5 Useful Tips Before You Start Work in Germany

To most, Germany may be the land of amazing beer and perfect schnitzels, but this country has so much more to boast than just good food and drink. Not only does Germany have one of the lowest unemployment rates in Europe, but the country features a booming economy as one of the top vehicle manufacturers in the world. While these are all great reasons to aim towards living and working in Germany, cultural differences can often confuse newcomers hoping to make their mark in this vibrant nation’s business world. So don’t come across as an ignorant foreigner, read on to find out 5 useful tips to know before you start working in Deutschland:

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1. No To Ambiguity

German efficiency wouldn’t be what it is with ambiguous communication, which is why Germans are very careful with how they express themselves – especially in business settings. While Americans, Australians, and British might be comfortable with using sports analogies to get their points across in business discussions, you’ll only get puzzled and uneasy looks if you try to do the same in Germany. Clear communication is necessary to get things done quickly and correctly, so don’t beat around the bush –you’ll be respected more if you say exactly what you mean.

2. Yes to Planning

Planning and punctuality go hand in hand in Germany as locals are very careful with their time. Every minute is valuable and nothing is done at the very last second. Take punctuality seriously and don’t be late for meetings or business get-togethers. And remember that Germans like to plan ahead so be sure to book meetings, key telephone conversations, and other work-related activities 2-3 weeks ahead of time. And when in the meeting, follow the agenda to the letter so that you don’t waste your time or anyone else’s.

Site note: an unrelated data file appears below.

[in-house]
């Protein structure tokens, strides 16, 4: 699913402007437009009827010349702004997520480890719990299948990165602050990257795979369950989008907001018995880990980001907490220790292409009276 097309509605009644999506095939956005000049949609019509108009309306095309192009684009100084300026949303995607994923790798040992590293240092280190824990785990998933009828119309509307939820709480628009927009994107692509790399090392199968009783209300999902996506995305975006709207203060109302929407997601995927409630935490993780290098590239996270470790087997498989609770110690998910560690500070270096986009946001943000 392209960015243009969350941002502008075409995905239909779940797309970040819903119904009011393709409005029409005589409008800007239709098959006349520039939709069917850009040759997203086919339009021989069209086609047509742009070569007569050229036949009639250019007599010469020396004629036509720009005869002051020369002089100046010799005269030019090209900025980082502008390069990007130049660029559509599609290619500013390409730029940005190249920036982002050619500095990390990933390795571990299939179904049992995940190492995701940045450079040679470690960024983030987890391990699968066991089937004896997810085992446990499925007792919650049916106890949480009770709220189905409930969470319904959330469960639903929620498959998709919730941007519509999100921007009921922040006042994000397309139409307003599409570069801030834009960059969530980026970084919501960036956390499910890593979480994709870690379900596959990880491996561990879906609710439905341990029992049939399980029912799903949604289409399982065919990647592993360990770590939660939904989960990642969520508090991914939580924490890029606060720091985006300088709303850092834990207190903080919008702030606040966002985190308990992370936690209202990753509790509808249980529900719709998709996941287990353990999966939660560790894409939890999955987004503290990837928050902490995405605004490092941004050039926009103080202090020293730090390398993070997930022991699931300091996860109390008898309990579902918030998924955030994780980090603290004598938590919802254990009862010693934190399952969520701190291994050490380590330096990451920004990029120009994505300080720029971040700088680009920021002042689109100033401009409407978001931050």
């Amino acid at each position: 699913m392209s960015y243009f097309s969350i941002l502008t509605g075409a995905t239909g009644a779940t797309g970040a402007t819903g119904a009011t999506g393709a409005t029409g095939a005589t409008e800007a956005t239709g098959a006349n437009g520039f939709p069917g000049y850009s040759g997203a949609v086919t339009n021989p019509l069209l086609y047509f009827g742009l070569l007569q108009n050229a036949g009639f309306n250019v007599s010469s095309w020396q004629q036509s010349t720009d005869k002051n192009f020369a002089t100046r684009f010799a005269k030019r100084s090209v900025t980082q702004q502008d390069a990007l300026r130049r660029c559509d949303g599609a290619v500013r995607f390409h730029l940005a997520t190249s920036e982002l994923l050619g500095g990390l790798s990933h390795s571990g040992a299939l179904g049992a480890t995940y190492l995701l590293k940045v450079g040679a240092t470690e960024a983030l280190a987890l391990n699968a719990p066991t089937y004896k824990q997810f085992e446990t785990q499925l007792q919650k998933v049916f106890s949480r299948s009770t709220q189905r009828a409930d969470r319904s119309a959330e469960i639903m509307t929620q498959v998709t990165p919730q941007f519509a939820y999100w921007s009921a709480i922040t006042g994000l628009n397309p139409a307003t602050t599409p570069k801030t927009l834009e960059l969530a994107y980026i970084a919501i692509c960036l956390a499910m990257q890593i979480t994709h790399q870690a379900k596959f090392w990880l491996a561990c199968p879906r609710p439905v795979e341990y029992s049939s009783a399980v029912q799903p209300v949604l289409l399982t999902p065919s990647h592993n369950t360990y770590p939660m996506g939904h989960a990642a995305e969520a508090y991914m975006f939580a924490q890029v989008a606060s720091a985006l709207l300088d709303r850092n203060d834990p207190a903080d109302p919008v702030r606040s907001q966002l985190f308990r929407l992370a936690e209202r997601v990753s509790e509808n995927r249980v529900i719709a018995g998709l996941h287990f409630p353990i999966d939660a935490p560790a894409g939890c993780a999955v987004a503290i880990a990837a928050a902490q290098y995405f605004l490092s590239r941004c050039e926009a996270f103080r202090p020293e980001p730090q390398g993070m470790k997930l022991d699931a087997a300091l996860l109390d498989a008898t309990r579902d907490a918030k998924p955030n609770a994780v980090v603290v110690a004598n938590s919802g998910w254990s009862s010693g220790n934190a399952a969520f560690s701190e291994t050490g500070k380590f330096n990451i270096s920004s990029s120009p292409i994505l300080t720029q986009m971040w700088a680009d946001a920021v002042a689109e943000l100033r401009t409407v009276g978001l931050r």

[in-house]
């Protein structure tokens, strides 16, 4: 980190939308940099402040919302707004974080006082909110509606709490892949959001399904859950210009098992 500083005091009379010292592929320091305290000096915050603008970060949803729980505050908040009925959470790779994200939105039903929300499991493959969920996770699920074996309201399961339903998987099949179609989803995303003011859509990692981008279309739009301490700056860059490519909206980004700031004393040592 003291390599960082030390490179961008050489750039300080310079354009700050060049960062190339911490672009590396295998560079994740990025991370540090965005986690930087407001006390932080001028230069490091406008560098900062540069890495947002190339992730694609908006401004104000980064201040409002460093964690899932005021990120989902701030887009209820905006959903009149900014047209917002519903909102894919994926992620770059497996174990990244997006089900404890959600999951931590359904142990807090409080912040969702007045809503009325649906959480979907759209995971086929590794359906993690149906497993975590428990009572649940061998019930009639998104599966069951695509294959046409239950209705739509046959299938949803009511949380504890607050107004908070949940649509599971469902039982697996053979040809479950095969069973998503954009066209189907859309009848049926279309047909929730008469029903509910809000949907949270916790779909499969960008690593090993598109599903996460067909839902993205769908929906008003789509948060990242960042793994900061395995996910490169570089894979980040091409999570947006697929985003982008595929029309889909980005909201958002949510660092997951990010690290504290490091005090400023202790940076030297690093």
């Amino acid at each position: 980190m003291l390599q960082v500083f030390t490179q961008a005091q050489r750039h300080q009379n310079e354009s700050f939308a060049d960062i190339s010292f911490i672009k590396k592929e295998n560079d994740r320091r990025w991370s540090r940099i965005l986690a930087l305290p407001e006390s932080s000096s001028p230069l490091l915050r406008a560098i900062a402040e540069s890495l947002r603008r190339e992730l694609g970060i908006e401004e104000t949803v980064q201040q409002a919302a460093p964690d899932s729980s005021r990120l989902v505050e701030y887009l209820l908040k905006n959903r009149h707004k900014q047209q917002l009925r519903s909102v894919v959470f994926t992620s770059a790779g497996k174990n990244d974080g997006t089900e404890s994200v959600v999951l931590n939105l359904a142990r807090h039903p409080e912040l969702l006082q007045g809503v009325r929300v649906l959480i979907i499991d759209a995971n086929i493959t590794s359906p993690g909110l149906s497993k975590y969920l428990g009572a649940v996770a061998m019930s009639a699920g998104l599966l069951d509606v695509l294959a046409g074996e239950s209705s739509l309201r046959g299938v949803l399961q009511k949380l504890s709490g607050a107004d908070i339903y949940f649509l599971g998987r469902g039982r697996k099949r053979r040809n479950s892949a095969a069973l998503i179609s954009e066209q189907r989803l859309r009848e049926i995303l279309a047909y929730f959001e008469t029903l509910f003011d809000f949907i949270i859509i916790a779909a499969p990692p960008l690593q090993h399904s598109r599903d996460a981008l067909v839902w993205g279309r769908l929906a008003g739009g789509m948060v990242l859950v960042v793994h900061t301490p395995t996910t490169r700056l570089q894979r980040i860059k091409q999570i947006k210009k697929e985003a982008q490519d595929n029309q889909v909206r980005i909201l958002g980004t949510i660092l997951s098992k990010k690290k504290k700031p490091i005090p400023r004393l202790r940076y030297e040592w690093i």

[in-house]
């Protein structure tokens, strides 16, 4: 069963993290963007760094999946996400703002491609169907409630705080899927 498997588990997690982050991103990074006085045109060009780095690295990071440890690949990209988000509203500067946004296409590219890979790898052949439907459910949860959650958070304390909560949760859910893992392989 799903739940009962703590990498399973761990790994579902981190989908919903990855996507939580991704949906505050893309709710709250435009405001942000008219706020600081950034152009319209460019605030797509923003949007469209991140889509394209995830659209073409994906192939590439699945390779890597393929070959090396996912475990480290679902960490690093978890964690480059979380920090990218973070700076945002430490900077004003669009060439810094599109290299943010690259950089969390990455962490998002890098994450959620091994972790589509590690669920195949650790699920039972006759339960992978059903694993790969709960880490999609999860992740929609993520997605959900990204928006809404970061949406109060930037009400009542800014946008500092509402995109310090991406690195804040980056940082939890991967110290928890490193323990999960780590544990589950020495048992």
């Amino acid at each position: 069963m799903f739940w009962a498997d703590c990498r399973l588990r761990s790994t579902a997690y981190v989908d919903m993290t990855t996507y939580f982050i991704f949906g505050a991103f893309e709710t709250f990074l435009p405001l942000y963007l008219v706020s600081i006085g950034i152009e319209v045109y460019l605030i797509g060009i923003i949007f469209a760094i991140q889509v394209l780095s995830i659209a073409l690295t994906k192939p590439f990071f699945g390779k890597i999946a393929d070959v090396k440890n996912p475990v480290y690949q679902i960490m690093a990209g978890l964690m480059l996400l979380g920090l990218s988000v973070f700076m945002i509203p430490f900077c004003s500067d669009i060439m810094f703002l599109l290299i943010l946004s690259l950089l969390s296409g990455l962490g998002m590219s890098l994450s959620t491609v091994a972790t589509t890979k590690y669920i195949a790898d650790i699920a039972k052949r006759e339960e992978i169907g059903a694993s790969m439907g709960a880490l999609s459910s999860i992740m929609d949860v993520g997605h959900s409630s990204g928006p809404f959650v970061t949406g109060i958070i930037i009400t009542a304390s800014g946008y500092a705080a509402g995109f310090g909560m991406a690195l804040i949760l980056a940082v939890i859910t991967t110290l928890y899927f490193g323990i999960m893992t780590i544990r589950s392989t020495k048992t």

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3. No to Informality

So you’ve managed to get your meeting booked 3 weeks in advance, you’ve prepared the agenda and you’re ready to be punctual and on point. However, before you step into that boardroom, remember that business etiquette is supremely important. Keep everything formal and always give way to those senior to you. This means that your most senior counterpart should enter ahead of you and be greeted first, and you should wait to be told where to sit. If you follow this formal format you shouldn’t have any trouble navigating a typical German business meeting.

4. Yes to Dress Sense

The saying “dress for success” certainly applies in Germany where people put a great deal of stock in look and appearance. It is a source of pride for most Germans to dress well, especially when it is related to business. Even when wearing casual clothes, you should aim for neat and conventional and avoid anything flashy. Bright colors are a no-no so go for solid dark colored suits and ties and white shirts or blouses. When in doubt, always go more conservative.

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5. No to Rushing

One of the most important things to know about German business culture is that there is no shortcut to forming business relationships and connections with German counterparts. Most people may find it difficult to earn the trust of a local. Some of this has to do with the sharp manner in which Germans compartmentalize their personal and professional lives. These two aspects never mix and since privacy is so highly prized in Germany, many Germans tend to be reluctant to open up to business partners or co-workers. The good news is that if you are persistent, straight-forward, and respectful, eventually these barriers do come down, allowing you to form strong and lasting business ties.

Now that you’ve got some great tips for approaching business culture, it’s time to tackle the language aspect of the Germany equation. It’s important to remember that although sparse English is spoken in some business situations, the choice language remains German and there is no better way to gain the trust of your business partners than by learning to communicate with them in their mother tongue. The task of learning German may seem daunting, but with great language lessons and online tools such as free placement tests, you’ll find the process to be fun and enjoyable! With these tips and your new language skills, you’ll be more than ready to immerse yourself in Germany’s fascinating work and play environments.

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